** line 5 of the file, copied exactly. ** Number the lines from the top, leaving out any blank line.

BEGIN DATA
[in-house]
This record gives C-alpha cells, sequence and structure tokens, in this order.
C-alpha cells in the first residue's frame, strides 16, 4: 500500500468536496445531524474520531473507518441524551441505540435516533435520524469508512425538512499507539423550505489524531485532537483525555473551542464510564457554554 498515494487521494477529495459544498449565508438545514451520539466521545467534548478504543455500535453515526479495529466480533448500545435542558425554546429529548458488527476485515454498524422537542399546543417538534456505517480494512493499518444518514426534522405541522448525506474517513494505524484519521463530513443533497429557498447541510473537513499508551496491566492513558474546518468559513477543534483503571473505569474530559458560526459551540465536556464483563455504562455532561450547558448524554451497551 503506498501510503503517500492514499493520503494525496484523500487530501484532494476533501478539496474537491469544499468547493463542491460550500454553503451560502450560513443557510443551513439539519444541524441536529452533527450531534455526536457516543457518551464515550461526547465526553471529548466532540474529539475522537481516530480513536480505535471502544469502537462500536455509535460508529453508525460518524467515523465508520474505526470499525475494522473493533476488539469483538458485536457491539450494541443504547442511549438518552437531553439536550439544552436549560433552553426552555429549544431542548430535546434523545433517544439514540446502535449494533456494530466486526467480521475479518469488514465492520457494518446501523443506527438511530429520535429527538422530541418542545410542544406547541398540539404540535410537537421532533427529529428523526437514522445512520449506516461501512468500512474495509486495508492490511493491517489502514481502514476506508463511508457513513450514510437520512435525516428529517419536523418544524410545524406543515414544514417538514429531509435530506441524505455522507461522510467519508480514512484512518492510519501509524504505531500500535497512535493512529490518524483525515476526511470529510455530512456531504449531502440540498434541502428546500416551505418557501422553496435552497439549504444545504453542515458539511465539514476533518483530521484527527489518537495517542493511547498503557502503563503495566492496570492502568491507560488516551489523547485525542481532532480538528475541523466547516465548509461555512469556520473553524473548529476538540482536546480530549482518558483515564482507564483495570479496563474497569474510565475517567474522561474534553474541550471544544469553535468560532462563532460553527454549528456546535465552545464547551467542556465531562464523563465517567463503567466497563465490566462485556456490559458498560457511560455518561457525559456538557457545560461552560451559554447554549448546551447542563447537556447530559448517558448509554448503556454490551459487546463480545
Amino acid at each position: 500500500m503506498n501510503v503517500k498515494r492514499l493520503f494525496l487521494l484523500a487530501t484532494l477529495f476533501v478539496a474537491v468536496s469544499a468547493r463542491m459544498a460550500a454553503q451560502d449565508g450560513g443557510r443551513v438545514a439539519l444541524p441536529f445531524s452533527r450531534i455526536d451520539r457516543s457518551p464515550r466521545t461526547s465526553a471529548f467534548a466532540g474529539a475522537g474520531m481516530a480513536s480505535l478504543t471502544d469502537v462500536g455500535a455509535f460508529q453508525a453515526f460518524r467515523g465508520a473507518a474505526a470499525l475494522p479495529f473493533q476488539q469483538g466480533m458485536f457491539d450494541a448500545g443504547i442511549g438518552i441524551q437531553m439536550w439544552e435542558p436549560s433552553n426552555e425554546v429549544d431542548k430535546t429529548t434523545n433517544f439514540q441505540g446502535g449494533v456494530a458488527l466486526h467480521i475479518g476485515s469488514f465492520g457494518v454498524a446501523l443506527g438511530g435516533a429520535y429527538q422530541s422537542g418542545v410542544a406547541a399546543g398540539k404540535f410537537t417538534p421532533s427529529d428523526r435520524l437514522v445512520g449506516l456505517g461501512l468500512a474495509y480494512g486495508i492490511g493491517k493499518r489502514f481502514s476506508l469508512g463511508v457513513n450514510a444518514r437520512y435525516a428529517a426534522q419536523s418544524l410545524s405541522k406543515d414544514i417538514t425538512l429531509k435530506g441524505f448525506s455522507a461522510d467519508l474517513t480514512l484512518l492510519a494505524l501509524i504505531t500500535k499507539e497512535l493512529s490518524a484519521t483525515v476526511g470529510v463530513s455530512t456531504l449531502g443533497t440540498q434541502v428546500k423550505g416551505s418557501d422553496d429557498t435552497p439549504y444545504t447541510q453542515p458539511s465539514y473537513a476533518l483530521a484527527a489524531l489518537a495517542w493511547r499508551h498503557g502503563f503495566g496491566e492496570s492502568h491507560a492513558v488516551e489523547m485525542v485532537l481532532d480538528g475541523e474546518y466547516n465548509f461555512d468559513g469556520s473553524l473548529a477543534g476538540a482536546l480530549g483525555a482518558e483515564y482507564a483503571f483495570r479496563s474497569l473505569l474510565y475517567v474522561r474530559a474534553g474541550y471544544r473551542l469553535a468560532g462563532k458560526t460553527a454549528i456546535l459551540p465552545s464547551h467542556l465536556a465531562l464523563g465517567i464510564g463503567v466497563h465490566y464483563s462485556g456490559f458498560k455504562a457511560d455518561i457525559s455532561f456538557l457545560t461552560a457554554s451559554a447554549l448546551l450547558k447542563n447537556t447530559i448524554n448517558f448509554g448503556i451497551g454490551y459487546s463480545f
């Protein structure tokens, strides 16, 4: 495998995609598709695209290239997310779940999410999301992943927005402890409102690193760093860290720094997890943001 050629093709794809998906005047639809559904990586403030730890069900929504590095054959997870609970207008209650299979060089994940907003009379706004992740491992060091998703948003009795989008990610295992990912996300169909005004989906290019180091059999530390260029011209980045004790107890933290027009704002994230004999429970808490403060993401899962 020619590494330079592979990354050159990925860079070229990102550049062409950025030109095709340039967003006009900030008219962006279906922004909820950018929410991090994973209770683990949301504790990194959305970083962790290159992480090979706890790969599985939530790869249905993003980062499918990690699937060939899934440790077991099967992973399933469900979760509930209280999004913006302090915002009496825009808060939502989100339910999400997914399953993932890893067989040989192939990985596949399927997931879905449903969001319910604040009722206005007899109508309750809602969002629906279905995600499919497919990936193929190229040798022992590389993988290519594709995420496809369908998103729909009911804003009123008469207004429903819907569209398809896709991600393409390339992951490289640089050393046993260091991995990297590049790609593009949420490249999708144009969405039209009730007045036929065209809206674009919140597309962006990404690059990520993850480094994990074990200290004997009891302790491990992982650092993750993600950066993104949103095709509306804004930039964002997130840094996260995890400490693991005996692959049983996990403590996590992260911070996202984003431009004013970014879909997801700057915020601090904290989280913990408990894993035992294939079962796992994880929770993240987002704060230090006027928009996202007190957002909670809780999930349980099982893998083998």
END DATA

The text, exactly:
């Protein structure tokens, strides 16, 4: 495998995609598709695209290239997310779940999410999301992943927005402890409102690193760093860290720094997890943001 050629093709794809998906005047639809559904990586403030730890069900929504590095054959997870609970207008209650299979060089994940907003009379706004992740491992060091998703948003009795989008990610295992990912996300169909005004989906290019180091059999530390260029011209980045004790107890933290027009704002994230004999429970808490403060993401899962 020619590494330079592979990354050159990925860079070229990102550049062409950025030109095709340039967003006009900030008219962006279906922004909820950018929410991090994973209770683990949301504790990194959305970083962790290159992480090979706890790969599985939530790869249905993003980062499918990690699937060939899934440790077991099967992973399933469900979760509930209280999004913006302090915002009496825009808060939502989100339910999400997914399953993932890893067989040989192939990985596949399927997931879905449903969001319910604040009722206005007899109508309750809602969002629906279905995600499919497919990936193929190229040798022992590389993988290519594709995420496809369908998103729909009911804003009123008469207004429903819907569209398809896709991600393409390339992951490289640089050393046993260091991995990297590049790609593009949420490249999708144009969405039209009730007045036929065209809206674009919140597309962006990404690059990520993850480094994990074990200290004997009891302790491990992982650092993750993600950066993104949103095709509306804004930039964002997130840094996260995890400490693991005996692959049983996990403590996590992260911070996202984003431009004013970014879909997801700057915020601090904290989280913990408990894993035992294939079962796992994880929770993240987002704060230090006027928009996202007190957002909670809780999930349980099982893998083998």